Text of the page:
It’s Giving Tuesday. What better day to introduce you to a remarkable woman who’s helping other women shine their stars.
You already know that I donate one dollar for each ten I make selling my books to help America’s hungry and the homeless. Recently two things converged to help me learn more about Veronika Scott. My cover designer, Chad Green told me about the Empowerment Plan, and I met Bobby.
Bobby is a homeless man I pass every day as I walk the block and a half between the Metra Station and the “L” train. He’s young, maybe in his late-twenties or early-thirties. He’s small, size 9 1/2 shoes. He has a tiny shamrock tattoo near his right eye. Bobby always greets me a smile and a “have a good day.” At first, I just nodded and passed him by. Before too long, I gave him a sandwich or an apple or orange. I started to pack double. One for me and one for Bobby. It’s getting cold in Chicago, and Bobby didn’t have a warm coat or a blanket. He usually sleeps by the library or under the bridge by the Metra Station.
That’s when I remembered Empowerment Plan and Veronika Scott. Hailey McInnis, 26, Empowerment Plan’s Operations Manager was kind enough to sit down and talk to me about the Non-profit company and Veronika.
Veronika is 28 years old. She experienced periods of homelessness as she grew up near Detroit, MI. Veronika’s mother suffered with different addictions, so Veronica bounced around a lot, sometimes living with her mother in their car, but most of the time with grandparents.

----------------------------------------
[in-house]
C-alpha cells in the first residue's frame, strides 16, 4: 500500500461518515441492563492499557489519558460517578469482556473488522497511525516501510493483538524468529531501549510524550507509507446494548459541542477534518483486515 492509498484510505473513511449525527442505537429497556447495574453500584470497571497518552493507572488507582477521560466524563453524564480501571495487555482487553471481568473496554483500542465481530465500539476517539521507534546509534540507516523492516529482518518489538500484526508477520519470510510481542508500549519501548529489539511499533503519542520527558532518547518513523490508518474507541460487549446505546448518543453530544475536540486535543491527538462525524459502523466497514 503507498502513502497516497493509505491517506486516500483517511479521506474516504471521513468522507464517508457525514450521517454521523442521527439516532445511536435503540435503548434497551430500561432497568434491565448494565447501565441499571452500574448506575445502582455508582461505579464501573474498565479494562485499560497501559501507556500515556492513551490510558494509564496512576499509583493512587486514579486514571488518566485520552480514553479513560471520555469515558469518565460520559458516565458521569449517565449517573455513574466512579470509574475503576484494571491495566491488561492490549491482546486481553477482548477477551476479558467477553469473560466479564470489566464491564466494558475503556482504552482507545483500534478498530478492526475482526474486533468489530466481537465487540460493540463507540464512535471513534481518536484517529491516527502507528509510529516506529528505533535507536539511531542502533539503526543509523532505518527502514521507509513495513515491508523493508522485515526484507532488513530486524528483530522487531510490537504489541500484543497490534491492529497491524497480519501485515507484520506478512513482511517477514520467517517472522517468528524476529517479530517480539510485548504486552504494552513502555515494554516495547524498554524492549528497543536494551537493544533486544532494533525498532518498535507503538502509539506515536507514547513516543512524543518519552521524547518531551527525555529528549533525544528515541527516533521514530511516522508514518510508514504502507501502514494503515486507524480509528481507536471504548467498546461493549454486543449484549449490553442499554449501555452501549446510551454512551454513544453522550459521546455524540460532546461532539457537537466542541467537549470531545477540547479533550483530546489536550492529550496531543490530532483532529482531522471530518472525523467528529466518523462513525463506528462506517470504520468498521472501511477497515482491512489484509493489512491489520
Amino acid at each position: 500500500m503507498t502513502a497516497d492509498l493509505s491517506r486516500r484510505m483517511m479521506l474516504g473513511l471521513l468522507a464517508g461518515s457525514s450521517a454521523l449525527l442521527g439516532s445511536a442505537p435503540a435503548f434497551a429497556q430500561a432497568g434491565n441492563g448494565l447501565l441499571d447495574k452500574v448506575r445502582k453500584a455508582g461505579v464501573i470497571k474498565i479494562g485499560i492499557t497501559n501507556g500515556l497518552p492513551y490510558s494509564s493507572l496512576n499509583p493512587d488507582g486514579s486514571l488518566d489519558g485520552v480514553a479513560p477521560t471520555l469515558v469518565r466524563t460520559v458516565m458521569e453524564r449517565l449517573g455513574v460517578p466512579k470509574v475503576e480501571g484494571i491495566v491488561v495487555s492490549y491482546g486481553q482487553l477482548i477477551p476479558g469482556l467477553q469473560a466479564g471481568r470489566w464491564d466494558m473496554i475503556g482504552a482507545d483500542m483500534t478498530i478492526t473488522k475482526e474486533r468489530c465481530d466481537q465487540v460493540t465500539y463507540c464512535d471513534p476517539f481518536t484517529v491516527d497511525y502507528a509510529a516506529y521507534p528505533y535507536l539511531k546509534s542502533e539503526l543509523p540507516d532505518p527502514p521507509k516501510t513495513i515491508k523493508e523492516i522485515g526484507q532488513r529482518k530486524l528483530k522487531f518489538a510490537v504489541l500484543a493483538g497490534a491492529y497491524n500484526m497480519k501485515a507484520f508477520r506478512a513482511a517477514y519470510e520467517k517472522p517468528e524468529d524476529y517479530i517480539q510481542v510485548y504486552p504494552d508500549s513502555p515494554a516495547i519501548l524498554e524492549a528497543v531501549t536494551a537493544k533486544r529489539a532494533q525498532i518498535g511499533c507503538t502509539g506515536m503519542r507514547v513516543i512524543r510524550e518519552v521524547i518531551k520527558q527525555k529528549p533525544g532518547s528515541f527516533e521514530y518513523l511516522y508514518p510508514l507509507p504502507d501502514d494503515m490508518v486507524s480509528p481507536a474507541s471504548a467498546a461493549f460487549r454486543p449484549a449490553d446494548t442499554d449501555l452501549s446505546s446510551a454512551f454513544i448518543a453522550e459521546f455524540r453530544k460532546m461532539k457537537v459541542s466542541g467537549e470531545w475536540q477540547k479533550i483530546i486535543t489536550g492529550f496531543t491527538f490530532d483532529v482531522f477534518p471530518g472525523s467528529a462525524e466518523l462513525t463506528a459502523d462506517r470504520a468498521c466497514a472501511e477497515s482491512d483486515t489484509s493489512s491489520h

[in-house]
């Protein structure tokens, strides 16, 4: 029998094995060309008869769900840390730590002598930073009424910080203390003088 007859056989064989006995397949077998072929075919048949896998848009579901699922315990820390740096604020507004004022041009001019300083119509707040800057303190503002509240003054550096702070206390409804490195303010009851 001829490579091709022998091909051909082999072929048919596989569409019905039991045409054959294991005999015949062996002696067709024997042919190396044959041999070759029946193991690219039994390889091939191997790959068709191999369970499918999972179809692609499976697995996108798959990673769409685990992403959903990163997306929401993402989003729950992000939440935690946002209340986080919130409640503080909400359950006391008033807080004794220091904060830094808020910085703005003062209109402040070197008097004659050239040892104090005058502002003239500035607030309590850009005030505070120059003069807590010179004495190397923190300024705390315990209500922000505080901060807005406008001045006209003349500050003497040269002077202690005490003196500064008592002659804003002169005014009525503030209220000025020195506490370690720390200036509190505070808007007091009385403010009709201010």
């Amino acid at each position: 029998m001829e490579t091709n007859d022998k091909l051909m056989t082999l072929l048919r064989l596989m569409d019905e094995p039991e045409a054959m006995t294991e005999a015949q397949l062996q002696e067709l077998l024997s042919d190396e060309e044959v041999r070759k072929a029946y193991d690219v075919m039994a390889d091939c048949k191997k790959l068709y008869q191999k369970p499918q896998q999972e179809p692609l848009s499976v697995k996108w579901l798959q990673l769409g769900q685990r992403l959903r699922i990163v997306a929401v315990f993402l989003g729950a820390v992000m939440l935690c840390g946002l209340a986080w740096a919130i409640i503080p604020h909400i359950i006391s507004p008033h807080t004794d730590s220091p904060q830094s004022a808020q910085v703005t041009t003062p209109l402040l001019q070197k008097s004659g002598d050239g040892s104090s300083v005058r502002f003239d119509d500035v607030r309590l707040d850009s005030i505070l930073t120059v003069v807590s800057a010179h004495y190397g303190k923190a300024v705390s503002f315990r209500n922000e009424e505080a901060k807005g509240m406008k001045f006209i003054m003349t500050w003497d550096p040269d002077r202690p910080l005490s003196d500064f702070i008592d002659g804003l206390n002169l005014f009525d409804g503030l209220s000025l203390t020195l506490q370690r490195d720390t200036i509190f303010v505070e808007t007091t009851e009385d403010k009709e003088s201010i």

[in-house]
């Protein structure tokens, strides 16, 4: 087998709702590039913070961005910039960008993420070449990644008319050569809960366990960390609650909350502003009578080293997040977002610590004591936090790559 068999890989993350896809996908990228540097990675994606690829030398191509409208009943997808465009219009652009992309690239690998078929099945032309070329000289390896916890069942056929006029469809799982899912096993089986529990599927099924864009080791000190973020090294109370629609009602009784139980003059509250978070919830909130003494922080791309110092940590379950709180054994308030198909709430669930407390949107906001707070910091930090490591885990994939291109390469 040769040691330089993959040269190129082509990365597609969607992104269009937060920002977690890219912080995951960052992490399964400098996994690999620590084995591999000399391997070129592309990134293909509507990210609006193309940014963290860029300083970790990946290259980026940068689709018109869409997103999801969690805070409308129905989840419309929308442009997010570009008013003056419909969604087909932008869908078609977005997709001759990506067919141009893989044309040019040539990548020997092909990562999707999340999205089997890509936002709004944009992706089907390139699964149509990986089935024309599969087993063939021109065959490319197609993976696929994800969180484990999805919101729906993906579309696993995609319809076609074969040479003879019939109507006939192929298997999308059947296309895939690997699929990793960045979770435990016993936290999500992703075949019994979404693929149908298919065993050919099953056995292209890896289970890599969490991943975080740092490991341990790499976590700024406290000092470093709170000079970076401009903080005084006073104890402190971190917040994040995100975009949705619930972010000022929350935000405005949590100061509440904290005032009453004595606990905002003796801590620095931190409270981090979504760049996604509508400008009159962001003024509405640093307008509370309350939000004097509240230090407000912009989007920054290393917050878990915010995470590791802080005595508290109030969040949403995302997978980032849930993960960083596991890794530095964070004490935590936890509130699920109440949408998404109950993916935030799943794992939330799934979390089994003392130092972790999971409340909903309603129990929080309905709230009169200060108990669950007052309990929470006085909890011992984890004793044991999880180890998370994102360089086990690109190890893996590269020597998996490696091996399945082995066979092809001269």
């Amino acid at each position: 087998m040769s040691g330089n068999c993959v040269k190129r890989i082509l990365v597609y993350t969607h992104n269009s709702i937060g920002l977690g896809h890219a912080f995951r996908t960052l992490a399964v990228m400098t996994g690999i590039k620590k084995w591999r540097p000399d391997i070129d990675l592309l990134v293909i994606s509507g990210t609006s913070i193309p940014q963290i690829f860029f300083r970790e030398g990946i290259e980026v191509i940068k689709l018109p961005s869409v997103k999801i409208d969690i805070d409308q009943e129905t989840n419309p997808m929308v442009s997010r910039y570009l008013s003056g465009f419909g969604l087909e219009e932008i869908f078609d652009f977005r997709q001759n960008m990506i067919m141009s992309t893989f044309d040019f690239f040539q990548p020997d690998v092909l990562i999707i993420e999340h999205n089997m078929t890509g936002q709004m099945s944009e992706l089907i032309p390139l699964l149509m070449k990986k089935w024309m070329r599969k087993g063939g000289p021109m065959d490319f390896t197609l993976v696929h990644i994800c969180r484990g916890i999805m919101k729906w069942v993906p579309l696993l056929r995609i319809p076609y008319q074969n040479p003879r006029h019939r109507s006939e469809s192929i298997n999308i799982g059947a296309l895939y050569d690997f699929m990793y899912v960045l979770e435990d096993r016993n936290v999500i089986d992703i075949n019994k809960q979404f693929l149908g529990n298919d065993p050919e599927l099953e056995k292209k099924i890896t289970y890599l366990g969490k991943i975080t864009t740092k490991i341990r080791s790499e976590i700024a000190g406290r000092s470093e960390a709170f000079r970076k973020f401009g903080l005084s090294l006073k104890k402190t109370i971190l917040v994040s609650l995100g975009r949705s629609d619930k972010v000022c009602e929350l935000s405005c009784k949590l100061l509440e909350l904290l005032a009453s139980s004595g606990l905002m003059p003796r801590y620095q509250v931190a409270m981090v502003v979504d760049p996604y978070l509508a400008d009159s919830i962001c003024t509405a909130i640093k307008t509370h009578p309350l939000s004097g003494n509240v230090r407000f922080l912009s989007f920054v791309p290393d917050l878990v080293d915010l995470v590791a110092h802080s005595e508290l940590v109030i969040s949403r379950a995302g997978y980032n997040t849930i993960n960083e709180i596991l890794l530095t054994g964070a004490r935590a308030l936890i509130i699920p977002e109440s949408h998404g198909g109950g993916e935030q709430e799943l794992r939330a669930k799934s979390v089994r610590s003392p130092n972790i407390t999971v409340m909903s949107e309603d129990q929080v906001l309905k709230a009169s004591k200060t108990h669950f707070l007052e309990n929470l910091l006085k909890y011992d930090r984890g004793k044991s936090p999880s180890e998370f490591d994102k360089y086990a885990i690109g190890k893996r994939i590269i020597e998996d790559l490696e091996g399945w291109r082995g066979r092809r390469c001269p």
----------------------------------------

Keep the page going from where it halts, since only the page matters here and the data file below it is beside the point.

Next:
Veronika graduated from College for Creative Studies. Her final project was to create something to fill an actual need. She went from shelter to shelter to find out what people needed. One of the things she discovered was that women did not like to come into the shelters. Veronika designed a coat that can convert to a sleeping bag. It took Veronika months to create her design. I bought one for Bobby. Here’s a photo of Loved-One wearing the coat and pretend-sleeping on our kitchen floor.
See the velcro on at the feet of the sleeping bag? The extension fold up and fastens to the inside of the coat. The coat rolls up like a sleeping bag and the sleeves click together so it can be slung over the shoulder for easy carrying. Genius design.
Veronika loved the idea of turning her design into a non-profit business. She never forgot the angry woman at one warming centers she visited. “I don’t need a coat, I need a job.” But Veronika didn’t have any money, and she didn’t know anyone who did. She went to her college dean, who introduced Veronika to Carhartt CEO, Mark Valade. Mark thought she had a great design. That was in 2012.
“Whatever you need we’ll help you,” Mark said to Veronika.
Carhartt donated $10,000, the fabric, thread, and a sewing machine. Veronika hired her first three seamstresses. The Empowerment Plan was born. The shop they worked in was so small they had to take the coats outside to finish it.
The original coats had the traditional red, Carhartt liner. Sometimes Veronika still sees those coats on the street, even after six years. Carhartts are durable.